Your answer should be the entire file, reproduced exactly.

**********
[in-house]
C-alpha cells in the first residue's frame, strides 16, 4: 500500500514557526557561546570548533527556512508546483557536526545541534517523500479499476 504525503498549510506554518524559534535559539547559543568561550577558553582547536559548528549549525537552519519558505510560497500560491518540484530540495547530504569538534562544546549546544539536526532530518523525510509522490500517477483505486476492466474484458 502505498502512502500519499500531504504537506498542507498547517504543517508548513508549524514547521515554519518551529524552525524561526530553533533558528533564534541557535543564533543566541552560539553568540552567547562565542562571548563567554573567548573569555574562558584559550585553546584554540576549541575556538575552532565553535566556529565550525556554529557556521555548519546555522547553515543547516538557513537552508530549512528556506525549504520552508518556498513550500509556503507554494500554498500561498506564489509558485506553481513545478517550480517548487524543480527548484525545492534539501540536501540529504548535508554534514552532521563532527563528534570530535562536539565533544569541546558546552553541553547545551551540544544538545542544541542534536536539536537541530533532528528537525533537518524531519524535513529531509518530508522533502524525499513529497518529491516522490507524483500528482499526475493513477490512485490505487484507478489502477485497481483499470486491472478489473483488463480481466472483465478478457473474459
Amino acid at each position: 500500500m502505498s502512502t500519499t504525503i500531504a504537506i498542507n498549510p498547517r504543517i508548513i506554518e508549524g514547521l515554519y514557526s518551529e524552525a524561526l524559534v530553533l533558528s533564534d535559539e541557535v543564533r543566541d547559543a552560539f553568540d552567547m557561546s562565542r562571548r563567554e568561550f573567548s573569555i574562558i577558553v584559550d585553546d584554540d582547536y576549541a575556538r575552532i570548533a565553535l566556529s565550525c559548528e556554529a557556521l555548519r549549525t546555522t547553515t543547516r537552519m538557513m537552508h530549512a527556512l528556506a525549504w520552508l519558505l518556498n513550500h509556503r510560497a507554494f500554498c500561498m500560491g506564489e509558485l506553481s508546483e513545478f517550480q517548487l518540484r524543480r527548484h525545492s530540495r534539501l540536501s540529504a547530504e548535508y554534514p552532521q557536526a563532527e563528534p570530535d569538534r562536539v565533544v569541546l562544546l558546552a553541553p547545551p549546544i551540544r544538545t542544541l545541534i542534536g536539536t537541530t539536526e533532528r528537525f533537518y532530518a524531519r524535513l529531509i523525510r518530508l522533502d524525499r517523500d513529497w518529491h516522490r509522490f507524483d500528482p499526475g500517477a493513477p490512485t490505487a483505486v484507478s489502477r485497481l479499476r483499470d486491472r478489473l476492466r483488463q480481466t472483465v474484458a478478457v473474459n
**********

[in-house]
C-alpha cells in the first residue's frame, strides 16, 4: 500500500514557526557561546570548533527556512508546483557536526545541534517523500479499476 504525503498549510506554518524559534535559539547559543568561550577558553582547536559548528549549525537552519519558505510560497500560491518540484530540495547530504569538534562544546549546544539536526532530518523525510509522490500517477483505486476492466474484458 502505498502512502500519499500531504504537506498542507498547517504543517508548513508549524514547521515554519518551529524552525524561526530553533533558528533564534541557535543564533543566541552560539553568540552567547562565542562571548563567554573567548573569555574562558584559550585553546584554540576549541575556538575552532565553535566556529565550525556554529557556521555548519546555522547553515543547516538557513537552508530549512528556506525549504520552508518556498513550500509556503507554494500554498500561498506564489509558485506553481513545478517550480517548487524543480527548484525545492534539501540536501540529504548535508554534514552532521563532527563528534570530535562536539565533544569541546558546552553541553547545551551540544544538545542544541542534536536539536537541530533532528528537525533537518524531519524535513529531509518530508522533502524525499513529497518529491516522490507524483500528482499526475493513477490512485490505487484507478489502477485497481483499470486491472478489473483488463480481466472483465478478457473474459
Amino acid at each position: 500500500m502505498s502512502t500519499t504525503i500531504a504537506i498542507n498549510p498547517r504543517i508548513i506554518e508549524g514547521l515554519y514557526s518551529e524552525a524561526l524559534v530553533l533558528s533564534d535559539e541557535v543564533r543566541d547559543a552560539f553568540d552567547m557561546s562565542r562571548r563567554e568561550f573567548s573569555i574562558i577558553v584559550d585553546d584554540d582547536y576549541a575556538r575552532i570548533a565553535l566556529s565550525c559548528e556554529a557556521l555548519r549549525t546555522t547553515t543547516r537552519m538557513m537552508h530549512a527556512l528556506a525549504w520552508l519558505l518556498n513550500h509556503r510560497a507554494f500554498c500561498m500560491g506564489e509558485l506553481s508546483e513545478f517550480q517548487l518540484r524543480r527548484h525545492s530540495r534539501l540536501s540529504a547530504e548535508y554534514p552532521q557536526a563532527e563528534p570530535d569538534r562536539v565533544v569541546l562544546l558546552a553541553p547545551p549546544i551540544r544538545t542544541l545541534i542534536g536539536t537541530t539536526e533532528r528537525f533537518y532530518a524531519r524535513l529531509i523525510r518530508l522533502d524525499r517523500d513529497w518529491h516522490r509522490f507524483d500528482p499526475g500517477a493513477p490512485t490505487a483505486v484507478s489502477r485497481l479499476r483499470d486491472r478489473l476492466r483488463q480481466t472483465v474484458a478478457v473474459n